- As you focus on your breath, ask the Holy Spirit to fill you with his presence. Repeat the cycle two or three more times or until you begin to feel able to concentrate on the prayer.
Step Two: Acceptance
Pray these words: Dear Lord, help me accept your will and trust that you want only the best for me. Help me remember you can bring good out of anything. Let me believe that your purpose is good.
- Look around the room for three things that are white. White is the color of the Resurrection. Remind yourself that Jesus has already defeated pain and death, so you don’t have to. You are more than your pain.
- Look around the room for three things that are blue. Blue is the color of our Blessed Mother. Remind yourself that Mary suffered, too, and graciously accepted all God asked her to do for his glory. You have purpose in this life.
- Look around the room for three things that are red. Red is the color of blood. Remind yourself that Jesus suffered pain and humiliation and understands your own.
- Look around the room for three things that are green. Green is the color of spring and new beginnings. Let yourself embrace a new attitude of grace that allows you to join your suffering to Jesus’. You can live a life filled with joy.
Step Three: Distraction
Pray these words: Dear Lord, help me remember that I am not my pain; I am a child of God—loved, gifted, welcomed, wanted.
- Concentrate on what you feel besides your pain.
- Press your feet into the ground or floor. Feel them support you.
- Notice the place in which you sit—a soft cushion or a hard chair? Does it touch your back too? What other parts of your body feel supported?
- Can you feel your clothes around your waist or at your neck?
- Find the air on your skin. Is it the chill of the air conditioner or the warmth of the sun?
- Notice everything you can in this moment—except your pain.
Step Four: Gratitude
Pray these words: Dear Lord, I am grateful for my body and my life. It isn’t perfect, but I know that one day in heaven it will be.
- Look around the room again and thank God for the eyes that let you see. Relish for a few moments the most beautiful thing in your field of vision.
- Identify any noise in the background. Make note of your favorite sound and enjoy it before you move on. Thank God that you have ears to hear.
- Search for any smells in the room. If there are any, breathe them in deeply. If there aren’t, inhale deeply anyway. Thank God for the breath that sustains you. Let your breath flow for a few seconds, slow deep breaths in and slow deep breaths out. As you do, once again picture the Holy Spirit filling you with each breath.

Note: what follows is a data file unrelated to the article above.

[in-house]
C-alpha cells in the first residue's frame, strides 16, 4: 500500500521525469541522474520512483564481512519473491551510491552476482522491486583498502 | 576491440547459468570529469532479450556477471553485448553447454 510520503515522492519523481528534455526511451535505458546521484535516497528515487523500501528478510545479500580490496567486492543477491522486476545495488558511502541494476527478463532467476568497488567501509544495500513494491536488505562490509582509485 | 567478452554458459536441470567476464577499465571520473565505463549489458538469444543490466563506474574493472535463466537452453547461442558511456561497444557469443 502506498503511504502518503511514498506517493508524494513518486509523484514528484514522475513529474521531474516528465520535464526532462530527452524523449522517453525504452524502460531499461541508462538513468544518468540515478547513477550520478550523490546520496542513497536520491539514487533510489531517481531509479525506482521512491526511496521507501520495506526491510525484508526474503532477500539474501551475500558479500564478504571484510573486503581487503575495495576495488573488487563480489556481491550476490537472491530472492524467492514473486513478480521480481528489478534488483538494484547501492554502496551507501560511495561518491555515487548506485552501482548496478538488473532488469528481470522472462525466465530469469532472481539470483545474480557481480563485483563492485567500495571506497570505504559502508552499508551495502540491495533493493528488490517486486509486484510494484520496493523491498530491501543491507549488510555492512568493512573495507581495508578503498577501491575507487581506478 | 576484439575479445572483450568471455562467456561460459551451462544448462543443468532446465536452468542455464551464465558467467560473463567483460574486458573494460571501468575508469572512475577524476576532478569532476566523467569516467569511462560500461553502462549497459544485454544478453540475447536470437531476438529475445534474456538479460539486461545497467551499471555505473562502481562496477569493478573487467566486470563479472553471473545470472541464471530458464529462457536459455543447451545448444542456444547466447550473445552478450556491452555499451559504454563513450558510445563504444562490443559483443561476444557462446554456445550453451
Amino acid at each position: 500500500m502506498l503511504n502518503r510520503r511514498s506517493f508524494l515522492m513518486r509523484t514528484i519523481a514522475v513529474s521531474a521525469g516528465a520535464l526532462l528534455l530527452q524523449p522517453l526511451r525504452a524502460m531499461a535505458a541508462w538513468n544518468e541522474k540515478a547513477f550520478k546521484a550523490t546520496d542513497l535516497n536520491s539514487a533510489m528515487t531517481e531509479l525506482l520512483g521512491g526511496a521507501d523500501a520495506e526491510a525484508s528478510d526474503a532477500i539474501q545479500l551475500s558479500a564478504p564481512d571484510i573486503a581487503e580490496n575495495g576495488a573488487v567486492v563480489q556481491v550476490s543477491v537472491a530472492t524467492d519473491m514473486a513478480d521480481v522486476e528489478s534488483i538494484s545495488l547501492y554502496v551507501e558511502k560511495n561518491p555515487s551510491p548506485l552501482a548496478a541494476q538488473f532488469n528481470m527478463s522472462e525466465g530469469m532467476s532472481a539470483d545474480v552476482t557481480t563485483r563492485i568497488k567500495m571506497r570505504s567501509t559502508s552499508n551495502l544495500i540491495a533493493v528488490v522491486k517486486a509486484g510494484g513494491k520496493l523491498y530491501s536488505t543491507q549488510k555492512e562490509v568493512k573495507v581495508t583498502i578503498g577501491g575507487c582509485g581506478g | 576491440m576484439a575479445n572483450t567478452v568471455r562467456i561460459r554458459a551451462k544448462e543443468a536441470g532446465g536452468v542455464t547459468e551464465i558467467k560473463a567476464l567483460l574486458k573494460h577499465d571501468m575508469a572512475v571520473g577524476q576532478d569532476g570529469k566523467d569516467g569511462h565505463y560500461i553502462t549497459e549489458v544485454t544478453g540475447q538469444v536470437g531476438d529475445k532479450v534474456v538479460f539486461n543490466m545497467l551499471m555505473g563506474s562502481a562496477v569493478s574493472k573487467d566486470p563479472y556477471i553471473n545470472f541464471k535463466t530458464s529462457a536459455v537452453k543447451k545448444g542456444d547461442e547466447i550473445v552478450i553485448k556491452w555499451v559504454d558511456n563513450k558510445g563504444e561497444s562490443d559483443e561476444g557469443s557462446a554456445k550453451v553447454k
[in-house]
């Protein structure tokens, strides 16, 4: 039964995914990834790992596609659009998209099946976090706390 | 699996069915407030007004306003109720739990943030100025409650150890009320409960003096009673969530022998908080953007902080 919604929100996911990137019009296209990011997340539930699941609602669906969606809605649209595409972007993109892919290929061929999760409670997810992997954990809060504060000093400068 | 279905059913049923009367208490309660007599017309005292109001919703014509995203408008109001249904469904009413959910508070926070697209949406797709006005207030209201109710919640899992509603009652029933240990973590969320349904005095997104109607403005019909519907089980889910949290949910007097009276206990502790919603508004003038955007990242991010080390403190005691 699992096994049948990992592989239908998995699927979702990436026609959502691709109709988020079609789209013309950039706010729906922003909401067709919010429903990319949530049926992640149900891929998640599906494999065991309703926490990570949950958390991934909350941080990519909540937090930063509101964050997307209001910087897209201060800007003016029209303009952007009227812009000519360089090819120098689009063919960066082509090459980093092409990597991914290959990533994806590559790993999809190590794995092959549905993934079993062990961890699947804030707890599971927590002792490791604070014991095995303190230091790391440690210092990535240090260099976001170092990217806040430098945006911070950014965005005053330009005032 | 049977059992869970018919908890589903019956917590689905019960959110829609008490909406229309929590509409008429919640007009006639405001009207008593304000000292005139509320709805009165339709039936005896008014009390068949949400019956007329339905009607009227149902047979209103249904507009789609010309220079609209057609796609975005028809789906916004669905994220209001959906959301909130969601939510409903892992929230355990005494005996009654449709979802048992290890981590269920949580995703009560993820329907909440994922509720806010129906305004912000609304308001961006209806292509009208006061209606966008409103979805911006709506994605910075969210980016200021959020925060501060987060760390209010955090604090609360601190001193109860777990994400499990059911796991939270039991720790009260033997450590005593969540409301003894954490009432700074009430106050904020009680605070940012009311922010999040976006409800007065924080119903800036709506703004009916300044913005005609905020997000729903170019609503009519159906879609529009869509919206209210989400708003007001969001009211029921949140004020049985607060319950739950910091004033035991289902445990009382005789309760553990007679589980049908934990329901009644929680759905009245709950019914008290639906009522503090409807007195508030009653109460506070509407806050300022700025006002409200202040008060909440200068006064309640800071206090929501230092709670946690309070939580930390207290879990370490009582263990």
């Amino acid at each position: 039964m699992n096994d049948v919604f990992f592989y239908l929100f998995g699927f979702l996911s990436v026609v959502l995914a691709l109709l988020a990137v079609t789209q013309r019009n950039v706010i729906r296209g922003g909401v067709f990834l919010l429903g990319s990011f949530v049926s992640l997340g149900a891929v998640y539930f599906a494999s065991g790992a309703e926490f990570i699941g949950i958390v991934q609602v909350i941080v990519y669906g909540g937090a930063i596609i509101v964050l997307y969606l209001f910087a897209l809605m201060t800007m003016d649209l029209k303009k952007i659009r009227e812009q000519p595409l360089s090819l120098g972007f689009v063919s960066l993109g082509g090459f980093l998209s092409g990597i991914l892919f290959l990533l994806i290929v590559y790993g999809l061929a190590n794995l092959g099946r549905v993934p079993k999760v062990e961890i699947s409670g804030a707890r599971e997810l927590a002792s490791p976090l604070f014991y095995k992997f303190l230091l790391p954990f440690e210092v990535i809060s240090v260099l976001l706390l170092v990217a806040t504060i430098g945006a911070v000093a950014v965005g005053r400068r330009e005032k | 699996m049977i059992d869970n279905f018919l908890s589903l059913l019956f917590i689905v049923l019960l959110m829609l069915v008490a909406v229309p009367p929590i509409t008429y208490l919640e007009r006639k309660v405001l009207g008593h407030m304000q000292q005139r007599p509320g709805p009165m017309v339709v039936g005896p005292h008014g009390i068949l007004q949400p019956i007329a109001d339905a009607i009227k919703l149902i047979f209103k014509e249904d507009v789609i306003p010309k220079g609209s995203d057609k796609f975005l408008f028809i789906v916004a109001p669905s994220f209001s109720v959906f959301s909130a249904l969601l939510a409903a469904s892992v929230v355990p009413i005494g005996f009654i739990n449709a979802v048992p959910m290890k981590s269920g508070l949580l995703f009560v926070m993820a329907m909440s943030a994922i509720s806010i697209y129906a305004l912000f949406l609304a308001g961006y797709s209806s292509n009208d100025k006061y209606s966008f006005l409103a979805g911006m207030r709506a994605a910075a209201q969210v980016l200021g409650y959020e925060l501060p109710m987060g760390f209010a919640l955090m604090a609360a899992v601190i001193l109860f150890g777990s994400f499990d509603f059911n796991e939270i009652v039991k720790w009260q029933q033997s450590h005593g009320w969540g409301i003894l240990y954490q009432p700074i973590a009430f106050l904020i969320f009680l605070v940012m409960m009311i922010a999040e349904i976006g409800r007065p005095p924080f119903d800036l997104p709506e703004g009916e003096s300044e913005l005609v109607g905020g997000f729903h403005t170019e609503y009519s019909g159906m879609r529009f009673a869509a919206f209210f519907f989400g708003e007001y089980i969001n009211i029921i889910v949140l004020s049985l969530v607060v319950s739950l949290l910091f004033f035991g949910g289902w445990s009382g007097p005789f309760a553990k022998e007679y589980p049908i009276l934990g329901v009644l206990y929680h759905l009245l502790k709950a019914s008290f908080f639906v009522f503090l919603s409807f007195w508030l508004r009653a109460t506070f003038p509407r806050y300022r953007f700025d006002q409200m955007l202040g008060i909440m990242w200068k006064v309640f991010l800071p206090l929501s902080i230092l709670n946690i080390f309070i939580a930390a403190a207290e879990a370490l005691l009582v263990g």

Step Five: Closing
Pray these words: Dear Lord, I know that you love me. I accept the cross you have asked me to carry. I don’t like it, and I don’t want it, but I will do it. I will use it to bring you glory and am forever grateful that you are at my side. Yes, Lord, I am yours. Amen.
- Make the sign of the cross.
- When you finish, you will feel simultaneously relaxed and energized. Let this meditation be a reminder that there is no perfect life. We will all have pain, some more than others, but God will never leave us to suffer it alone. He is always there to help carry the burden.
When Someone You Love Is in Pain
It’s hard when someone you love is in pain. He or she can be irritable and short-tempered. What to do?
Listen. No judgments, no comments, no suggestions, no taking it personally. Let your person vent his or her anger and frustration. Sometimes simply unloading eases pain. Don’t absorb it; let it bounce off you. Try not to respond to negative with negative.
Help. Not just an offer, but an action. If the trash needs to go to the recycling center or the dishwasher needs unloading, simply do it. I promise no one will be offended, and even if they offer a protest, it will be half-hearted.
Accept. People with certain conditions such as fibromyalgia and complex regional pain syndrome look perfectly healthy, so it’s hard to understand how much they are hurting. If they say they are in pain, believe them. They are not being lazy or dumping on you; let go of anger, guilt, and blame.
Balance. Yes, you should listen to your loved one, but be sure you share your feelings too. Use “I statements” (“I feel. . .”) and avoid accusatory comments. Being a caregiver is an exhausting role, and you can’t take care of someone else if you aren’t taking care of yourself first. Be sure you get enough sleep, exercise, and time alone.
Learn. Educate yourself about the diagnosis, treatment, and prognosis. Knowledge is power, and you can be an advocate for your loved one.
Look for Positives. There is joy to be found even in the midst of pain: flowers blooming, glowing sunsets, kind gestures, a gentle touch. Gently calling them to attention can help widen your loved one’s perspective.
When to Get Help
Most episodes of minor pain resolve on their own within three months. Chronic pain doesn’t go away. There is no promise of future relief, like a cut that heals over time or appendicitis that gets better after surgery. So how do you know when you need help?
Any pain that is sudden and severe requires medical evaluation. Some types of pain are more dangerous than others: Stiff neck, severe headache, pain with numbness or weakness, chest pain, or severe injury are all potentially life-threatening and need prompt attention.
Chronic pain can vary in degree from mild and easily ignored to severe and unrelenting. It is unrealistic to expect complete relief, but a reasonable goal is being able to take care of yourself and fulfill your daily responsibilities. It’s important to work with your doctor to find treatments that are not only effective but also safe for long-term use. When your pain is affecting your life, it’s time to get help.